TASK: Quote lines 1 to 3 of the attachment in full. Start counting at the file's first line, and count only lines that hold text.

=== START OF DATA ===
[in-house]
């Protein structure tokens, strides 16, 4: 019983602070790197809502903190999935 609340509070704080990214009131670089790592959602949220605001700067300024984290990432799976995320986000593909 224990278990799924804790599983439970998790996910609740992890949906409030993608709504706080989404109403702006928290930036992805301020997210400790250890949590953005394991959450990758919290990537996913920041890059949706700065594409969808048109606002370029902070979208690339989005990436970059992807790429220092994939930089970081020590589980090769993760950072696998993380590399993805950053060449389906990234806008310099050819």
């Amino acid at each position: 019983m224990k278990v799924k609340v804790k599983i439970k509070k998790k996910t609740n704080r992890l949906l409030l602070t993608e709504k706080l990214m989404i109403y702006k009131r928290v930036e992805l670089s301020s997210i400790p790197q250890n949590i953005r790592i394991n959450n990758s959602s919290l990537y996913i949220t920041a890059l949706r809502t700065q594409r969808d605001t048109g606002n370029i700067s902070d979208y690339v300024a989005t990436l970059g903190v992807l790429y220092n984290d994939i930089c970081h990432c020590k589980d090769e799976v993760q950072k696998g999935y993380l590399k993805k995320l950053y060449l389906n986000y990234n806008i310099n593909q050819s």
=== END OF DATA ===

[in-house]
């Protein structure tokens, strides 16, 4: 019983602070790197809502903190999935 609340509070704080990214009131670089790592959602949220605001700067300024984290990432799976995320986000593909 224990278990799924804790599983439970998790996910609740992890949906409030993608709504706080989404109403702006928290930036992805301020997210400790250890949590953005394991959450990758919290990537996913920041890059949706700065594409969808048109606002370029902070979208690339989005990436970059992807790429220092994939930089970081020590589980090769993760950072696998993380590399993805950053060449389906990234806008310099050819």
């Amino acid at each position: 019983m224990k278990v799924k609340v804790k599983i439970k509070k998790k996910t609740n704080r992890l949906l409030l602070t993608e709504k706080l990214m989404i109403y702006k009131r928290v930036e992805l670089s301020s997210i400790p790197q250890n949590i953005r790592i394991n959450n990758s959602s919290l990537y996913i949220t920041a890059l949706r809502t700065q594409r969808d605001t048109g606002n370029i700067s902070d979208y690339v300024a989005t990436l970059g903190v992807l790429y220092n984290d994939i930089c970081h990432c020590k589980d090769e799976v993760q950072k696998g999935y993380l590399k993805k995320l950053y060449l389906n986000y990234n806008i310099n593909q050819s």